Tag Archives: Leon Aron
“We cannot build a new country with the old thinking.…” – The Big Daddy of all Change Stories, the Collapse of the Soviet Union
We cannot build a new country with the old thinking.…
(from the Institute of Contemporary Development, a liberal think tank chaired by President Dmitry Medvedev, in a document that looked like a platform for the 2012 Russian presidential election)
So, let me make one thing clear. You come at us with whatever weapons that you have in your arsenal, but there is no weapon as powerful as that of an idea whose time has come.
(Fictional President Jackson Evans Addresses Congress on VP Nominee, Senator Laine Hanson — from the movie, The Contender)
This is about the change story that is the big daddy of all change stories. You want to talk about change? – Now this is change!
We all know the need for change. Any company, any organization, intent on doing things the way they’ve always done them is in a newly dangerous precarious position. The 21st century will not wait for these slow adapters. It is, truly, change or die.
But, change or die might not be enough of a phrase – it might be, change, die, and be reborn. Maybe it is destruct to a different (hopefully better) future.
The list of companies and organizations that failed to change fast enough is substantial, and continues to grow. Yahoo is in trouble. MySpace is basically history. Blockbuster Video is bankrupt, joining other relics of the past such as Montgomery Ward (which created the first mail order catalogue), and Circuit City, now no longer great (Circuit City was one of the “Good to Great” exemplars of Jim Collins, which is partly why he wrote How the Mighty Fall).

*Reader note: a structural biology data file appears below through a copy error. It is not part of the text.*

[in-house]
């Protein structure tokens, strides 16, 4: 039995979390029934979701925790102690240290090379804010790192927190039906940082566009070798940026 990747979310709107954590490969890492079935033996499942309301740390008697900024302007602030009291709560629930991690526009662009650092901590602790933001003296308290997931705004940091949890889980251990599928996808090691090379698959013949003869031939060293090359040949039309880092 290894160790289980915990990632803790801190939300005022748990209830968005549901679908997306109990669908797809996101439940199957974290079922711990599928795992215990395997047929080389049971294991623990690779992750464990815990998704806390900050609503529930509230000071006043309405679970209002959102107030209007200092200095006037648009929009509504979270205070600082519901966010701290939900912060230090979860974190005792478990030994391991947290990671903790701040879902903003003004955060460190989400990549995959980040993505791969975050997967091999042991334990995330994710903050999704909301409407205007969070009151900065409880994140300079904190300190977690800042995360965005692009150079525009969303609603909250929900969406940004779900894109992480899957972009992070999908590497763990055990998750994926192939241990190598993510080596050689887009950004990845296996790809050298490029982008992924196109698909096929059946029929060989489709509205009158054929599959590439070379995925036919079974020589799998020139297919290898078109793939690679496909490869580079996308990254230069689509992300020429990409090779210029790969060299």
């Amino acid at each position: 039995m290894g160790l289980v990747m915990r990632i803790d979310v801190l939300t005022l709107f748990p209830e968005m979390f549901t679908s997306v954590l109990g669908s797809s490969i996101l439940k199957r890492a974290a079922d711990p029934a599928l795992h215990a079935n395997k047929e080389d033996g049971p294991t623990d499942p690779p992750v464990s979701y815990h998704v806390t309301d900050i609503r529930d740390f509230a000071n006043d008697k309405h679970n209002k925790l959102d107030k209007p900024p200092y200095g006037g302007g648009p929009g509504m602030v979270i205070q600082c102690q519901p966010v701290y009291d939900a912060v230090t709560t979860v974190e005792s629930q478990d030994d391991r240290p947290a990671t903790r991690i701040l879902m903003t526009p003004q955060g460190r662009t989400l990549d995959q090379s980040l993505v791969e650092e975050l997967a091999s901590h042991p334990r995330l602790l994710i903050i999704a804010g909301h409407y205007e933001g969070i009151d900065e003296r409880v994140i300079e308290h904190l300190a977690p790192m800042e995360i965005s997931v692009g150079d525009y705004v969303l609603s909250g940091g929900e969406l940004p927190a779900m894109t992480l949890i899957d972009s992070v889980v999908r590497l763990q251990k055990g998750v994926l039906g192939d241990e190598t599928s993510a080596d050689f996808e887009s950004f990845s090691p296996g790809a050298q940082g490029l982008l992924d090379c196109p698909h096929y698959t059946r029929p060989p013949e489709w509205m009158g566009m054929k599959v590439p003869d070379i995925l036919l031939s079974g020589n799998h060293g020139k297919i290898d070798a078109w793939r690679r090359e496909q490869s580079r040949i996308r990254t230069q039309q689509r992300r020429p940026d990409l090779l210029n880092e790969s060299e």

But these stories pale in significance to the biggest of the big disappearing. The Soviet Union disappeared in the blink of an eye. And though you can point to a lot of “catalysts,” (Americans, especially conservatives, want to give the credit to “Tear Down This Wall” Ronald Reagan), the real hero was Mikhail Gorbachev, and the people who were simply ready to say, and demand!, that the time had come.
In a remarkable essay in Foreign Policy, Everything You Think You Know About the Collapse of the Soviet Union Is Wrong (And why it matters today in a new age of revolution) by Leon Aron, we learn a great deal about why this happened. The article is absolutely worth reading in its entirety. Here are some key excerpts: